October 22, 2007
The early reviews for last night’s Republican debate in Florida are in, with the large majority of reporters giving John McCain the line of the night. He blasted Hillary’s now-dead proposal to spend $1 million for a memorial to the Woodstock rock concert, “a cultural and pharmaceutical event” that he said he couldn’t attend because “I was tied up at the time.” The line drew a rare standing ovation from the debate crowd in appreciation for the former prisoner of war.
In the round focused on bashing Hillary, the Fox moderators put up the network’s latest poll numbers showing hypothetical general election match-ups. The Republican who performed the best was not Giuliani, but McCain. Although McCain bettered Giuliani’s showing by a statistically insignificant margin of 1%, the Arizona senator can boast of the same electability Hizzoner claims. The most recent series of Rasmussen polling has Hillary leading Giuliani by 7%, but she squeaks past McCain by only 1%. A case can be made for declaring McCain the most electable Republican, but his problem is resuscitating his campaign to win the primaries.
A main component of Giuliani’s strategy is emphasizing his ability to beat Hillary in a general election, a mask covering up his more liberal social views. If he were to become president, then a large pillar of his appeal is knocked out – his purpose to prevent Hillary from the White House is achieved. Then, when it comes time to actual policy making, his vows to nominate strict-constructionist judges may not pacify the base. On the other hand, McCain stands firmly with Republicans on the deal-breaker for many, abortion; he has a 0% NARAL rating. Although he differs on immigration and campaign finance, you don’t see candidates saying “I can’t support a pro-campaign-finance-reform nominee” – the issue isn’t necessarily a tipping point (although it still galvanizes the base).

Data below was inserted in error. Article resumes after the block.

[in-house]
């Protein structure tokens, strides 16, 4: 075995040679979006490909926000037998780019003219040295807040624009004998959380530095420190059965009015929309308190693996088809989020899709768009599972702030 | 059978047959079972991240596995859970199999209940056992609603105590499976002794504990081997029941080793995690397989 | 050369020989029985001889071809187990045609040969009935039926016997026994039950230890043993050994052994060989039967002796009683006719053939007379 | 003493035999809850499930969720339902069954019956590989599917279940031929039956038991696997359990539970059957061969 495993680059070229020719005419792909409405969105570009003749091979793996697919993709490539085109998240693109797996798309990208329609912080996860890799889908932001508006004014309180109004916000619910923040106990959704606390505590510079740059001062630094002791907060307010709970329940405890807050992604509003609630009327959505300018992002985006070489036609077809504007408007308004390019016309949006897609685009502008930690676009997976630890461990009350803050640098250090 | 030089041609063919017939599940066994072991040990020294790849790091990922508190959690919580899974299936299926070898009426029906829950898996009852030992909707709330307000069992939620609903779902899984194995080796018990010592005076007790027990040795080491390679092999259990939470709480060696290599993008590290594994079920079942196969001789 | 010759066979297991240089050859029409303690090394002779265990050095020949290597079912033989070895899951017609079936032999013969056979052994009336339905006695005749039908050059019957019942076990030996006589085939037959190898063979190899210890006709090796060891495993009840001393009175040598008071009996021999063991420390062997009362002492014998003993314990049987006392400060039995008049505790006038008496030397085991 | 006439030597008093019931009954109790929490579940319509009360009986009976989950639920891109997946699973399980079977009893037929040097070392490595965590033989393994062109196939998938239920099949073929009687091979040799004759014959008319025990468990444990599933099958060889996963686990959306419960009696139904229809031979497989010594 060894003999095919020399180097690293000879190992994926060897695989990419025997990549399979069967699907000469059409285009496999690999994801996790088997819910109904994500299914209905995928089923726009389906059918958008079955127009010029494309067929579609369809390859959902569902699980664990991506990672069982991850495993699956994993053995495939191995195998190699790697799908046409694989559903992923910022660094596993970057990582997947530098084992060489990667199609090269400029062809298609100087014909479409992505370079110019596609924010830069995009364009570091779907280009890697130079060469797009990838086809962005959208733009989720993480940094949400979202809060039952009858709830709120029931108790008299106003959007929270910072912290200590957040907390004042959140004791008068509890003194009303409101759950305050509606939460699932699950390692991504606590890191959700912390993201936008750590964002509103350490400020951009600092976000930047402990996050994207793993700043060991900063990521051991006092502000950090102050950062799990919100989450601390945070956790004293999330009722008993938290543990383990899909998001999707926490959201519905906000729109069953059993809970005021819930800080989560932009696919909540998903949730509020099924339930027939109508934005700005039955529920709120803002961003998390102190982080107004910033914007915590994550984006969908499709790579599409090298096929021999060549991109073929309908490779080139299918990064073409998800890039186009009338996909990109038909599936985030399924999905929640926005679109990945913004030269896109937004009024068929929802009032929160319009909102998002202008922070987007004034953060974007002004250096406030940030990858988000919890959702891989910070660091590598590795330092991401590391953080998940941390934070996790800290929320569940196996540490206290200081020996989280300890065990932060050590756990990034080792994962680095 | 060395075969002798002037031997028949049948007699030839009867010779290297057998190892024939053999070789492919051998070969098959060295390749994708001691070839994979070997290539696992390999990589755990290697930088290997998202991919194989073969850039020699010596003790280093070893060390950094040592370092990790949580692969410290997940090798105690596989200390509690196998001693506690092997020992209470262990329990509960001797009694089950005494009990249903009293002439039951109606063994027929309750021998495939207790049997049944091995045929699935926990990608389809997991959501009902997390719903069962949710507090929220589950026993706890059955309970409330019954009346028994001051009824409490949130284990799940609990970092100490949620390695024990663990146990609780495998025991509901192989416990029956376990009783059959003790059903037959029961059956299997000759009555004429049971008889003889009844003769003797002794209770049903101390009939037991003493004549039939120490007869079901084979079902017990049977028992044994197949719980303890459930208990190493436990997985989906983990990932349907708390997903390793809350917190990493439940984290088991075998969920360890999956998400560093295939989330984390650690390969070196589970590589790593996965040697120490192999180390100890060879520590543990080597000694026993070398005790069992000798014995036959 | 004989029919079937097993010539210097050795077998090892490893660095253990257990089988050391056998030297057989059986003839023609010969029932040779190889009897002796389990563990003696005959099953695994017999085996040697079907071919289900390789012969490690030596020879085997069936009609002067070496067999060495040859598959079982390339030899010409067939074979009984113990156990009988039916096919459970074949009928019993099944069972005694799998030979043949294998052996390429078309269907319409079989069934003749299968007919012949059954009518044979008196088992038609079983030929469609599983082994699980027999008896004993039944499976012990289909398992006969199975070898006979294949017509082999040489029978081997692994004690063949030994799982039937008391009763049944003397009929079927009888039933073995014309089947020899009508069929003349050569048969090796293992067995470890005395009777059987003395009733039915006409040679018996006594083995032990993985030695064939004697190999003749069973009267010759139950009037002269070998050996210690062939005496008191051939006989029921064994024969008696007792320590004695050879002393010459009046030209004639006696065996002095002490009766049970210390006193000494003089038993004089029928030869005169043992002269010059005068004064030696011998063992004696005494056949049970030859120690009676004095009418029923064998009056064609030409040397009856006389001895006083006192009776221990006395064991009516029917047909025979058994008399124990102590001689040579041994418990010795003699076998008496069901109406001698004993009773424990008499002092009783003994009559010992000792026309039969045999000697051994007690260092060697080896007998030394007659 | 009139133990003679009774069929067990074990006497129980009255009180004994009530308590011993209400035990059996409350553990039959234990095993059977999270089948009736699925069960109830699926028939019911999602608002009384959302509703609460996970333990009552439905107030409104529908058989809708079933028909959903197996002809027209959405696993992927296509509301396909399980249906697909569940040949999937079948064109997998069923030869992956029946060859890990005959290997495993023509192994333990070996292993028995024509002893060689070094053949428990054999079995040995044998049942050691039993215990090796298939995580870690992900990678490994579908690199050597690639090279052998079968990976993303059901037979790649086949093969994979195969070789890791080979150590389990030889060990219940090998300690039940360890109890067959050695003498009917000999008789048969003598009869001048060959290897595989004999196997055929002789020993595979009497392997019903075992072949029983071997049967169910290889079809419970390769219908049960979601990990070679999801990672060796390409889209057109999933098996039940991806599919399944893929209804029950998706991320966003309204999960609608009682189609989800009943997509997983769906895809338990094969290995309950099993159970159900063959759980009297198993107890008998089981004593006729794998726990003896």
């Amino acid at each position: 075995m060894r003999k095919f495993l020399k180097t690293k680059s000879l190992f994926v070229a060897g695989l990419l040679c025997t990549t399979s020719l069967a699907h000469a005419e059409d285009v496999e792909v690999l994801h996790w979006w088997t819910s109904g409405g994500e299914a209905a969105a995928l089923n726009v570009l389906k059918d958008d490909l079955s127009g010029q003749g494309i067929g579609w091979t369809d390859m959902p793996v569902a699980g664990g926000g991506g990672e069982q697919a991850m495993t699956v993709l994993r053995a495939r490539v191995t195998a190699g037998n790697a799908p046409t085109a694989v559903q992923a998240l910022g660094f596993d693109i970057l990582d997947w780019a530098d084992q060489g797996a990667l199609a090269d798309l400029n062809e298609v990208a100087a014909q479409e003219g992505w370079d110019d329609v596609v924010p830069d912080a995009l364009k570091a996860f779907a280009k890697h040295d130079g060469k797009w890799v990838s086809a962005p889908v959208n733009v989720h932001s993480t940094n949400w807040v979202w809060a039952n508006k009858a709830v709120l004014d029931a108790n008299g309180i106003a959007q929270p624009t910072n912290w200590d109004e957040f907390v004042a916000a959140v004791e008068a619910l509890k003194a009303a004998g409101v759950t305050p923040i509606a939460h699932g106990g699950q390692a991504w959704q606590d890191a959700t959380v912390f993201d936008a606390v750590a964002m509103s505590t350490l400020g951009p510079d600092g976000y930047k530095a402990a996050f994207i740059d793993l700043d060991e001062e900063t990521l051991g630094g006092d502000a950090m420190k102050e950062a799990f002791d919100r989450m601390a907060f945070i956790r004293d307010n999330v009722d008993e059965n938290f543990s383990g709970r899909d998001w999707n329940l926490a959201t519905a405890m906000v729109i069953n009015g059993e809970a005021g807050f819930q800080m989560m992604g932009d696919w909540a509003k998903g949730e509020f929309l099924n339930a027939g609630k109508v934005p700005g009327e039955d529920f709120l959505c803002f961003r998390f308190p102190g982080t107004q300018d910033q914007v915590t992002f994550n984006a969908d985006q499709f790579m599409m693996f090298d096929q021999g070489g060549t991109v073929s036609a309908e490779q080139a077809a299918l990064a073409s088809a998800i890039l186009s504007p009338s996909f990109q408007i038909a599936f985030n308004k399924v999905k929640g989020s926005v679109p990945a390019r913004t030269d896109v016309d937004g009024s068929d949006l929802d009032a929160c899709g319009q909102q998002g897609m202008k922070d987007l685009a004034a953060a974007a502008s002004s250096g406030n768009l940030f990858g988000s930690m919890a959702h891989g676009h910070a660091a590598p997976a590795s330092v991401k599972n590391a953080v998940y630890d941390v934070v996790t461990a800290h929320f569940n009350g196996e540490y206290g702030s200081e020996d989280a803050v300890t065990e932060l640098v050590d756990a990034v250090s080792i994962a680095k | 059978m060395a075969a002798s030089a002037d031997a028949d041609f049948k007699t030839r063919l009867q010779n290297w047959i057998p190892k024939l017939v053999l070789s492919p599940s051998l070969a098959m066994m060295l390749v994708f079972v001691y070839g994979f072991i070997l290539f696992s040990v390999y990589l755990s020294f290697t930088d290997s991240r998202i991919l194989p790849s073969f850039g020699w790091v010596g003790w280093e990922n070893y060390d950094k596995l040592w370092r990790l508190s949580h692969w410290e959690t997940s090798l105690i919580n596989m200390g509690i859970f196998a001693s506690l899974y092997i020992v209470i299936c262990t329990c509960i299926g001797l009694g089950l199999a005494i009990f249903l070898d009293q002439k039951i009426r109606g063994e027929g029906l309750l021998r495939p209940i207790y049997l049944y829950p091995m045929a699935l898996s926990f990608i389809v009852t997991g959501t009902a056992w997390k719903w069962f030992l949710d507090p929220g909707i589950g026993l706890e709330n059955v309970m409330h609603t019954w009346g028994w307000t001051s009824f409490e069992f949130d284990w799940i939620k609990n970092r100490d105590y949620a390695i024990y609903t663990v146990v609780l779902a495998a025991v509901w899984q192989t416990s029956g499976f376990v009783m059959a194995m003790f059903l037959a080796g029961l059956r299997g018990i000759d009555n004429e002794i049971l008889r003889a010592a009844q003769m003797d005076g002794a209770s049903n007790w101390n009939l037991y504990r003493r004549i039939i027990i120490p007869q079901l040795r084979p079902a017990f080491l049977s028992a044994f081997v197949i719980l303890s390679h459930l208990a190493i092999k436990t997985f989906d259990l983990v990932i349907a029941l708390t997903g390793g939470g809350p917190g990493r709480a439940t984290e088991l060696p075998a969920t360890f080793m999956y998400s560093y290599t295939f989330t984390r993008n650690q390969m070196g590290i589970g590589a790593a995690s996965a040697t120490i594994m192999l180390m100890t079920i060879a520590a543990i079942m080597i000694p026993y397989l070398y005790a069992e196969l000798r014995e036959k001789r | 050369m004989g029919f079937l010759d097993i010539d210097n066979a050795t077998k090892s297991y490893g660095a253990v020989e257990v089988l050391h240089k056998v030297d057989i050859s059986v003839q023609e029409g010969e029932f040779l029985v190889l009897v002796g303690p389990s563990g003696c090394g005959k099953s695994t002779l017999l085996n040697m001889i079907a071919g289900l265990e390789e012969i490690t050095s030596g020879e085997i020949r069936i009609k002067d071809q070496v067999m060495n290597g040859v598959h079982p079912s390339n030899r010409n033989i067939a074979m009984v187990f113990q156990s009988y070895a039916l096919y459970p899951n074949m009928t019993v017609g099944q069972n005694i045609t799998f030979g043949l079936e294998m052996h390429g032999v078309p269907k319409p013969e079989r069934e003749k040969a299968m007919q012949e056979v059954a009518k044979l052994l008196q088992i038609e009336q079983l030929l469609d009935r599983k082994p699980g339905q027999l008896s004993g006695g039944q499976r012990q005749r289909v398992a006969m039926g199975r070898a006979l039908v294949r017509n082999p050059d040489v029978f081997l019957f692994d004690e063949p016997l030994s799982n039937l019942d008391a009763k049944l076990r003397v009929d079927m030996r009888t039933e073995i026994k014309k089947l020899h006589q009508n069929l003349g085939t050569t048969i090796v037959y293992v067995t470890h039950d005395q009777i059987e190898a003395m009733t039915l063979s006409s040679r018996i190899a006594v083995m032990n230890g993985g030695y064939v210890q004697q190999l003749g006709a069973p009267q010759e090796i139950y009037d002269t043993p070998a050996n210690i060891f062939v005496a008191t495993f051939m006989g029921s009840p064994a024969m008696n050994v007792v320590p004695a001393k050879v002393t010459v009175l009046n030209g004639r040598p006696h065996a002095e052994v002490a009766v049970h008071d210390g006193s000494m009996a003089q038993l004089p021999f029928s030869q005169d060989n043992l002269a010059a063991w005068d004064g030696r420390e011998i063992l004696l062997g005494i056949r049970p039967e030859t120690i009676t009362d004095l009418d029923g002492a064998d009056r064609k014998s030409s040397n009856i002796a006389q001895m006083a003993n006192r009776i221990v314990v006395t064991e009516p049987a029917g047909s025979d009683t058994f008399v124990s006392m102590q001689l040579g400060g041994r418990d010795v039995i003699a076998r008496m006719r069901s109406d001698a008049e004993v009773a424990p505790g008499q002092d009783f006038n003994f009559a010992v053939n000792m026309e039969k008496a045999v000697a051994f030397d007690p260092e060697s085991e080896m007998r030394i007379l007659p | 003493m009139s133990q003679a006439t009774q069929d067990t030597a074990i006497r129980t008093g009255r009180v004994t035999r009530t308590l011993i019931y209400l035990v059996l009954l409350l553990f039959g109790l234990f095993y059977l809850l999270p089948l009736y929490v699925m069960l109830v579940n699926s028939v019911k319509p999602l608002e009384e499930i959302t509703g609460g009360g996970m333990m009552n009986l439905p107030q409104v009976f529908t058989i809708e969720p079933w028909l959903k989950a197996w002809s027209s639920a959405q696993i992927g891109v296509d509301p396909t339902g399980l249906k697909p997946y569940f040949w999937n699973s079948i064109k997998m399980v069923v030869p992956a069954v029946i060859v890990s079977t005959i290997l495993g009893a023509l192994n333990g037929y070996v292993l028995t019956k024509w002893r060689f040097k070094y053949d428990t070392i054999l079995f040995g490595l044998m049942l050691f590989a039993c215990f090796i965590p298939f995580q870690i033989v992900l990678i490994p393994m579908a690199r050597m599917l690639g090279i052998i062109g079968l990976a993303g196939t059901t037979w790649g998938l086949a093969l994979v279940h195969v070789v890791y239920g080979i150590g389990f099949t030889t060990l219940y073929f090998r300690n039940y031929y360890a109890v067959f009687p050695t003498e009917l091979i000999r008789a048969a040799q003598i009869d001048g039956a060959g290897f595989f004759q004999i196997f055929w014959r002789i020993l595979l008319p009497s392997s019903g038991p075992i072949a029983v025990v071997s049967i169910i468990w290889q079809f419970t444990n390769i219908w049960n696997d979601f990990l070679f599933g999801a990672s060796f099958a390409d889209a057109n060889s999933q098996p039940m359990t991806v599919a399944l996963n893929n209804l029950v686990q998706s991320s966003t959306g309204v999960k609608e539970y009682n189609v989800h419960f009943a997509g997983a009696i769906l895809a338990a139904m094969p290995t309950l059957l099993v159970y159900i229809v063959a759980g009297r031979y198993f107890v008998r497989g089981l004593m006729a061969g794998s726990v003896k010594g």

McCain’s chances at the nomination still seem slim, although the electability and experience appeal remain.
October 16, 2007
In an unusually brash email entitled “Hillary’s money” sent out today, Barack Obama castigated Hillary Clinton for accepting money from lobbyists and PACs, saying, “Washington lobbyists and special interests rallied to help Hillary Clinton out-raise us for the first time.” The math behind that reasoning is somewhat fuzzy. Obama says he’s $2.1 million behind, but Clinton has raised only $1.2 million from lobbyists and PACs. The $1.2 million didn’t push Clinton over the edge to surpass Obama, but it helped pad her margin. Full email after the jump.
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October 15, 2007